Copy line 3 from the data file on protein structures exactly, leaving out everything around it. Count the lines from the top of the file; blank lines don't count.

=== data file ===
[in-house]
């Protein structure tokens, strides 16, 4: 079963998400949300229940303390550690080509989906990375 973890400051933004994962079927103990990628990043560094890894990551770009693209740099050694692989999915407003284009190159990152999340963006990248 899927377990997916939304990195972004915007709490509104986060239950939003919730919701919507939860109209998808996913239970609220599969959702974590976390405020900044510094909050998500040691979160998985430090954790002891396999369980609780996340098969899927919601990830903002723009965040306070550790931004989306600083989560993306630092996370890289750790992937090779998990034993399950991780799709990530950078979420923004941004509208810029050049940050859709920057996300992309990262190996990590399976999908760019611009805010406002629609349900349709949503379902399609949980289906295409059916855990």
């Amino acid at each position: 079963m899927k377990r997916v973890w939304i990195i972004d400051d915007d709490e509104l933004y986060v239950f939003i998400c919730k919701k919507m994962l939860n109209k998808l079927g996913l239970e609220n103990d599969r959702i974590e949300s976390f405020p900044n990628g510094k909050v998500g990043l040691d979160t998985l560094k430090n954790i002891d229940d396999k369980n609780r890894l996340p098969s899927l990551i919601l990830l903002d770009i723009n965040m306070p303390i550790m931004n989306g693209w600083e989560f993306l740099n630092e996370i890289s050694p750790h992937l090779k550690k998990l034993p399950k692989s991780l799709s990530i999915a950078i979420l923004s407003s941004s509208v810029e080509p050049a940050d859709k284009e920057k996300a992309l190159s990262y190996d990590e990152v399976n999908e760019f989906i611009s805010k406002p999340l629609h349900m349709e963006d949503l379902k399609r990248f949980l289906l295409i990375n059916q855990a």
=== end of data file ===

């Amino acid at each position: 079963m899927k377990r997916v973890w939304i990195i972004d400051d915007d709490e509104l933004y986060v239950f939003i998400c919730k919701k919507m994962l939860n109209k998808l079927g996913l239970e609220n103990d599969r959702i974590e949300s976390f405020p900044n990628g510094k909050v998500g990043l040691d979160t998985l560094k430090n954790i002891d229940d396999k369980n609780r890894l996340p098969s899927l990551i919601l990830l903002d770009i723009n965040m306070p303390i550790m931004n989306g693209w600083e989560f993306l740099n630092e996370i890289s050694p750790h992937l090779k550690k998990l034993p399950k692989s991780l799709s990530i999915a950078i979420l923004s407003s941004s509208v810029e080509p050049a940050d859709k284009e920057k996300a992309l190159s990262y190996d990590e990152v399976n999908e760019f989906i611009s805010k406002p999340l629609h349900m349709e963006d949503l379902k399609r990248f949980l289906l295409i990375n059916q855990a």